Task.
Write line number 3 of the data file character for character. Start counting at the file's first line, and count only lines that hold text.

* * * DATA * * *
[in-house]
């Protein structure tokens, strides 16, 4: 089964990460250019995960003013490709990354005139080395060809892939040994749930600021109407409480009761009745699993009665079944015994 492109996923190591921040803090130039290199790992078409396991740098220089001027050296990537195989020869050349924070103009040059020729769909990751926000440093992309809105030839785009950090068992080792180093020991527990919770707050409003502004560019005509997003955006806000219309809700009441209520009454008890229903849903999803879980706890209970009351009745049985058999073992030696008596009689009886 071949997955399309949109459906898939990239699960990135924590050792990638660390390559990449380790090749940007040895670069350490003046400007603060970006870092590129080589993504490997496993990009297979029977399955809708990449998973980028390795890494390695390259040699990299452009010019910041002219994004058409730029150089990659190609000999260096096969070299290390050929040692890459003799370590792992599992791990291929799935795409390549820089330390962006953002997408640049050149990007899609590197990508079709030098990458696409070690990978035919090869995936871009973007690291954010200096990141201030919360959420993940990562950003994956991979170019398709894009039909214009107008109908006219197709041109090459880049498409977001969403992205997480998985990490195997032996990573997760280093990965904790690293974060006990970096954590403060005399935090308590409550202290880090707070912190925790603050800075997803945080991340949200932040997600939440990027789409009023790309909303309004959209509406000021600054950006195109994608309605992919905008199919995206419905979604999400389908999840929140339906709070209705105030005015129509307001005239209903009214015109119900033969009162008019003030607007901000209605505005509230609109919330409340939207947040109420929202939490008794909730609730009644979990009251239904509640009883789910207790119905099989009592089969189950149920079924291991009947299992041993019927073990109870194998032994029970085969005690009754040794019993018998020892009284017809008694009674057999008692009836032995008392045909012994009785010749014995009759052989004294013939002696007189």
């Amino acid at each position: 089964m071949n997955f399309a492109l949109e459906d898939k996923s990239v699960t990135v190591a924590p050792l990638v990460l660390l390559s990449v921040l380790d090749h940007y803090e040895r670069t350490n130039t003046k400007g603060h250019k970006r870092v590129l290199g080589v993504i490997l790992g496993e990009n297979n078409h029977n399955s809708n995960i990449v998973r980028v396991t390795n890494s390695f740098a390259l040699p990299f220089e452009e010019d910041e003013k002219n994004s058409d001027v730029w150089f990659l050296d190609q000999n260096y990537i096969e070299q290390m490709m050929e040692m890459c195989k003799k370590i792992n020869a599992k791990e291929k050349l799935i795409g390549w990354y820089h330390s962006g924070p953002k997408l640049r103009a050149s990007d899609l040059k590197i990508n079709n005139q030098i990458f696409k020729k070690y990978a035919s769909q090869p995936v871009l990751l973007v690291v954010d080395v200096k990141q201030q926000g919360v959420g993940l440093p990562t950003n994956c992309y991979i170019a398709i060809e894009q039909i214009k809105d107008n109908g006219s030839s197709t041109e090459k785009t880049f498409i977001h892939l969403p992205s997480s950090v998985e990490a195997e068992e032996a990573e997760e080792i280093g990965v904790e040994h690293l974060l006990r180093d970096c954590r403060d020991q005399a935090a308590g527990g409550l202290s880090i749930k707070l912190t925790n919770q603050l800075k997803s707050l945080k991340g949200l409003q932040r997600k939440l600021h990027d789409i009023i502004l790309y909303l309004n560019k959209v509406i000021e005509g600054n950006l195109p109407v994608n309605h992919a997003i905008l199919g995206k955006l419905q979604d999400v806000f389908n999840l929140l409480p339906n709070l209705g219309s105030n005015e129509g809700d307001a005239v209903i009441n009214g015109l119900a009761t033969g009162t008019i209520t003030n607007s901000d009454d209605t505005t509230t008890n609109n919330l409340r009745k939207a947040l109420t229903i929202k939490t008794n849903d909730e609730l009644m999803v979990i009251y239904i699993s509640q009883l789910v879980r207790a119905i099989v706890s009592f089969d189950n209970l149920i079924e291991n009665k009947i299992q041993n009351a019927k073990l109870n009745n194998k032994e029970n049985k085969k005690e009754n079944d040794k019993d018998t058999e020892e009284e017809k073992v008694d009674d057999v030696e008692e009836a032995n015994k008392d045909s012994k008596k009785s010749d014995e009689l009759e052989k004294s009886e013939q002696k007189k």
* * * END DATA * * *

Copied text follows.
């Amino acid at each position: 089964m071949n997955f399309a492109l949109e459906d898939k996923s990239v699960t990135v190591a924590p050792l990638v990460l660390l390559s990449v921040l380790d090749h940007y803090e040895r670069t350490n130039t003046k400007g603060h250019k970006r870092v590129l290199g080589v993504i490997l790992g496993e990009n297979n078409h029977n399955s809708n995960i990449v998973r980028v396991t390795n890494s390695f740098a390259l040699p990299f220089e452009e010019d910041e003013k002219n994004s058409d001027v730029w150089f990659l050296d190609q000999n260096y990537i096969e070299q290390m490709m050929e040692m890459c195989k003799k370590i792992n020869a599992k791990e291929k050349l799935i795409g390549w990354y820089h330390s962006g924070p953002k997408l640049r103009a050149s990007d899609l040059k590197i990508n079709n005139q030098i990458f696409k020729k070690y990978a035919s769909q090869p995936v871009l990751l973007v690291v954010d080395v200096k990141q201030q926000g919360v959420g993940l440093p990562t950003n994956c992309y991979i170019a398709i060809e894009q039909i214009k809105d107008n109908g006219s030839s197709t041109e090459k785009t880049f498409i977001h892939l969403p992205s997480s950090v998985e990490a195997e068992e032996a990573e997760e080792i280093g990965v904790e040994h690293l974060l006990r180093d970096c954590r403060d020991q005399a935090a308590g527990g409550l202290s880090i749930k707070l912190t925790n919770q603050l800075k997803s707050l945080k991340g949200l409003q932040r997600k939440l600021h990027d789409i009023i502004l790309y909303l309004n560019k959209v509406i000021e005509g600054n950006l195109p109407v994608n309605h992919a997003i905008l199919g995206k955006l419905q979604d999400v806000f389908n999840l929140l409480p339906n709070l209705g219309s105030n005015e129509g809700d307001a005239v209903i009441n009214g015109l119900a009761t033969g009162t008019i209520t003030n607007s901000d009454d209605t505005t509230t008890n609109n919330l409340r009745k939207a947040l109420t229903i929202k939490t008794n849903d909730e609730l009644m999803v979990i009251y239904i699993s509640q009883l789910v879980r207790a119905i099989v706890s009592f089969d189950n209970l149920i079924e291991n009665k009947i299992q041993n009351a019927k073990l109870n009745n194998k032994e029970n049985k085969k005690e009754n079944d040794k019993d018998t058999e020892e009284e017809k073992v008694d009674d057999v030696e008692e009836a032995n015994k008392d045909s012994k008596k009785s010749d014995e009689l009759e052989k004294s009886e013939q002696k007189k």